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Open AccessArticle

“When You Live Here, That’s What You Get”: Other-, Ex-, and Non-Religious Outsiders in the Norwegian Bible Belt

1
University Library, University of Agder, Postbox 422, 4604 Kristiansand, Norway
2
Department of Criminology and Sociology, Kingston University, London, Surrey KT1 1LQ, UK
*
Author to whom correspondence should be addressed.
Religions 2019, 10(11), 611; https://doi.org/10.3390/rel10110611
Received: 21 August 2019 / Revised: 21 October 2019 / Accepted: 24 October 2019 / Published: 4 November 2019
(This article belongs to the Special Issue Religion and Mediatisation in Global Perspective)
This article presents data from our investigations in Kristiansand, the largest city in Southern Norway, an area sometimes called Norway’s ‘Bible belt’. We investigate how social media is reshaping social relations in the city, looking especially at how social order is generated, reinforced, and challenged on social media platforms. Drawing on the figurational sociology of Norbert Elias, as well as findings from research conducted among Muslim immigrants in Scandinavian cities and their response to what they perceive as the dominant media frame, we focus this article on a less visible group of outsiders in the local social figuration: young ex- and non-religious persons. The mediated and enacted performances of this loosely defined group and their interactions with more influential others provide a case study in how non-religious identities and networked communities are construed not (only) based on explicit rejection of religion but also in negotiation with a social order that happens to carry locally specific ‘religious’ overtones. With respect to the mediatization of religion we extend empirical investigation of the theory to social media, arguing that what while religious content is shaped by social media forms, in cases where religious identifiers already convey prestige in local social networks, social media may increase the influence of these networks, thus deepening processes of social inclusion for those in dominant groups and the exclusion of outsiders. In this way, platforms which are in principle open and in practice provide space for minorities to self-organise, also routinely reinforce existing power relations. View Full-Text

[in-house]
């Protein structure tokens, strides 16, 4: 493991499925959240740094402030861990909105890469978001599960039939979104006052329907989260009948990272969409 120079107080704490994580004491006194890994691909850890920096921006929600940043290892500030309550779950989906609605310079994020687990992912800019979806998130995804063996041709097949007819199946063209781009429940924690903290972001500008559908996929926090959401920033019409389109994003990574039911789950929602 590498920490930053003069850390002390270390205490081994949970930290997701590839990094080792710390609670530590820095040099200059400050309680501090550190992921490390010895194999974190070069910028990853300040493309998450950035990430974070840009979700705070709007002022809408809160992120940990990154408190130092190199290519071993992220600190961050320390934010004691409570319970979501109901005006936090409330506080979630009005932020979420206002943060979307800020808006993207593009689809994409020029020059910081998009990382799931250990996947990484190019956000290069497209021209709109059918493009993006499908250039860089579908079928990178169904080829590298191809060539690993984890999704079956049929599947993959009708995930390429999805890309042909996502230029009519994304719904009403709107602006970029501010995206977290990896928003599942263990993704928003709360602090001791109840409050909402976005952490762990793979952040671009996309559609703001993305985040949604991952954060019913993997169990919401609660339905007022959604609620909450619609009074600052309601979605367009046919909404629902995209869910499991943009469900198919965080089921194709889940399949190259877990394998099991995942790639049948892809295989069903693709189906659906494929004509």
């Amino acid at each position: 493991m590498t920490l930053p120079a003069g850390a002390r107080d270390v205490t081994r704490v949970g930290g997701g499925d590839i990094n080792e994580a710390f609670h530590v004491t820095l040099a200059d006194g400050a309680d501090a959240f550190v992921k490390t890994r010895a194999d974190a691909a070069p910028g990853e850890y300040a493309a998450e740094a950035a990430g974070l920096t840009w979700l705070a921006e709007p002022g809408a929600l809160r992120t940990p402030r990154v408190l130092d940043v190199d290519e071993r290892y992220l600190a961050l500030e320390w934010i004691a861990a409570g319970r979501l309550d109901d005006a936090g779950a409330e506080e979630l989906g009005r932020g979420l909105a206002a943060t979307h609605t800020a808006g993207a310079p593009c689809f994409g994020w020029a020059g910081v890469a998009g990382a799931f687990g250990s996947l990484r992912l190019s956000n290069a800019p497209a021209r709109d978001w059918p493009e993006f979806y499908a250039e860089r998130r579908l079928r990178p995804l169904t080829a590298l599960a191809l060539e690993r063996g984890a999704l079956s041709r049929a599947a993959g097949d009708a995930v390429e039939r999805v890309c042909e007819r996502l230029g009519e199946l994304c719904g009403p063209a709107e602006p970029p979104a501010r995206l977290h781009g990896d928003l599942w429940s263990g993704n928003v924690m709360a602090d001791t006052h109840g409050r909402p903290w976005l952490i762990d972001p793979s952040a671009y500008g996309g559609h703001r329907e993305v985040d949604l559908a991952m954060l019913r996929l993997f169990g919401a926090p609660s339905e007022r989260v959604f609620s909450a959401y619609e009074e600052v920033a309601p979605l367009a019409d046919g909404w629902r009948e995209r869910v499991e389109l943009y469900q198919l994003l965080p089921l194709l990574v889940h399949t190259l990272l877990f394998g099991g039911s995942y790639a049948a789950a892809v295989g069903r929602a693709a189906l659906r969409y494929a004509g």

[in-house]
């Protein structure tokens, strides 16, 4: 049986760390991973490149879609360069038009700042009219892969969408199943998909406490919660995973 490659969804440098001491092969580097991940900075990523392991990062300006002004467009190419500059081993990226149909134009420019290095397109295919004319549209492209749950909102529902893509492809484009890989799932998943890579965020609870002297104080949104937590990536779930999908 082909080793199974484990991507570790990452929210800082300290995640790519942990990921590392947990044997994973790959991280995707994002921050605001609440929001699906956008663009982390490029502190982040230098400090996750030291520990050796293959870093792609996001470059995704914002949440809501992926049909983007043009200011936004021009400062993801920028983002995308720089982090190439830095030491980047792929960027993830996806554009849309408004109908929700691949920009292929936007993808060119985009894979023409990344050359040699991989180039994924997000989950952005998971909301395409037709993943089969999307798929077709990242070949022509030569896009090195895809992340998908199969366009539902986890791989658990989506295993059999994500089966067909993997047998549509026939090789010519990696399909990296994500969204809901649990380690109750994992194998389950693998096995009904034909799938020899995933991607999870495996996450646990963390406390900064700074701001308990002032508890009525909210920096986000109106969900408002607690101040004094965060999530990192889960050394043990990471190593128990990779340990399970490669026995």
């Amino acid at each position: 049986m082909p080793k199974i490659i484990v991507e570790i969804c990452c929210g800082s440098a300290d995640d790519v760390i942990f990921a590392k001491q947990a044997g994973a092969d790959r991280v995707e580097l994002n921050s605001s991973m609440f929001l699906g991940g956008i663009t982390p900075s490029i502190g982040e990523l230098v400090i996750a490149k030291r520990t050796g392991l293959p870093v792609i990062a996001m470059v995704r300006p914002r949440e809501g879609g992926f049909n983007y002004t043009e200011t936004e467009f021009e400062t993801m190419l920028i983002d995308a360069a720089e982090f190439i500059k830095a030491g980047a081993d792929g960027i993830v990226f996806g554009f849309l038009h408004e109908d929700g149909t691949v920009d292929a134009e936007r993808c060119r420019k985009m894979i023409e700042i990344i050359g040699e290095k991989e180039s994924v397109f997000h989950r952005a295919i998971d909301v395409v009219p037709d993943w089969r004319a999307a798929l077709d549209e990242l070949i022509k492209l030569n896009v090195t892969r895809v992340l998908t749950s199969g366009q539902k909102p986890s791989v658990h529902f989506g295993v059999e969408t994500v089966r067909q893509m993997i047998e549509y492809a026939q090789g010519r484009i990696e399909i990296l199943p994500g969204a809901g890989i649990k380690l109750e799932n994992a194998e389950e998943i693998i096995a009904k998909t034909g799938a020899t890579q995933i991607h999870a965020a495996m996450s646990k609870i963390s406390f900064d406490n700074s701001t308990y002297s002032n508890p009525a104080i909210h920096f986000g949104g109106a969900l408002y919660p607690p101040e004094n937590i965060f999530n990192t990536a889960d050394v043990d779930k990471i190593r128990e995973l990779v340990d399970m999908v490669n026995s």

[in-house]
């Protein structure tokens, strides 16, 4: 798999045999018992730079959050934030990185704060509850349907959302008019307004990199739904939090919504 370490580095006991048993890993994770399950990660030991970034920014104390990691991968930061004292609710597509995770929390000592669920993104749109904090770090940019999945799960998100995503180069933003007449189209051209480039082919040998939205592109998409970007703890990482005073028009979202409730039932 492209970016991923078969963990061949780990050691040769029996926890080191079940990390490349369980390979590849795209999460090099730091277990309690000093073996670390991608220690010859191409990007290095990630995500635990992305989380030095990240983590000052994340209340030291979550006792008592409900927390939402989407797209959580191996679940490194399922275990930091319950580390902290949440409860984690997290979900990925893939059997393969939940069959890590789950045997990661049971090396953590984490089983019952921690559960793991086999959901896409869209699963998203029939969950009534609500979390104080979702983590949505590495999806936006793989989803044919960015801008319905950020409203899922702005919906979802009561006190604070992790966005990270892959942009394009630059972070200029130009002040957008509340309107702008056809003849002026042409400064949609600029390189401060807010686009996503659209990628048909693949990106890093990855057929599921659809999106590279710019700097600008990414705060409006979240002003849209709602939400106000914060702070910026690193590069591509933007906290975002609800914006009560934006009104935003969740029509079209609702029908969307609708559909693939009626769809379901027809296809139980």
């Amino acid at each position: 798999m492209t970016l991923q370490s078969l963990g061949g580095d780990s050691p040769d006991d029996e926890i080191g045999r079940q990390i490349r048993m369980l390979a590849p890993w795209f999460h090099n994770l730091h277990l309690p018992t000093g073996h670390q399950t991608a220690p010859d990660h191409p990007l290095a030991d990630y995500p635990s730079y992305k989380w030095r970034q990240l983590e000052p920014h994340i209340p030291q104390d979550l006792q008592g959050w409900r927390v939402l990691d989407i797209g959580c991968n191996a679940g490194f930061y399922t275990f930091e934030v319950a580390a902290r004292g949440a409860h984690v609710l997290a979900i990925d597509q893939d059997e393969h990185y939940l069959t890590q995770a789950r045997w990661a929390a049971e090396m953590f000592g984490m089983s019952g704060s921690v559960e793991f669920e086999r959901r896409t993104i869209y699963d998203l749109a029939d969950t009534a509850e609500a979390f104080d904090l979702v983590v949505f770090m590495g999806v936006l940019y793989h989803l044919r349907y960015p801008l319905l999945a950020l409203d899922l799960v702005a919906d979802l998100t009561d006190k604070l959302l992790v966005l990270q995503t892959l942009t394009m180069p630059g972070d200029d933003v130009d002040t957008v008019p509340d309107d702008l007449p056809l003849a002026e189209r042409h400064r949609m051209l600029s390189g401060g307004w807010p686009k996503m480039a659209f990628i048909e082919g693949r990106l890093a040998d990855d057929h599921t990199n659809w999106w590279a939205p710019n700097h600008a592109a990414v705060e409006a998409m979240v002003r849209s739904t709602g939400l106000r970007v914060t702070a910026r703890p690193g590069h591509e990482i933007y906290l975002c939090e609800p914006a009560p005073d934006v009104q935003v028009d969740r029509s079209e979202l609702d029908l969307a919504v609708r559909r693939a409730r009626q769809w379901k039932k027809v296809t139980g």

Keywords: social media; nonreligion; figurational sociology; Norbert Elias; public events; social stratification; mediatization social media; nonreligion; figurational sociology; Norbert Elias; public events; social stratification; mediatization
MDPI and ACS Style

Fisher-Høyrem, S.; Herbert, D. “When You Live Here, That’s What You Get”: Other-, Ex-, and Non-Religious Outsiders in the Norwegian Bible Belt. Religions 2019, 10, 611.

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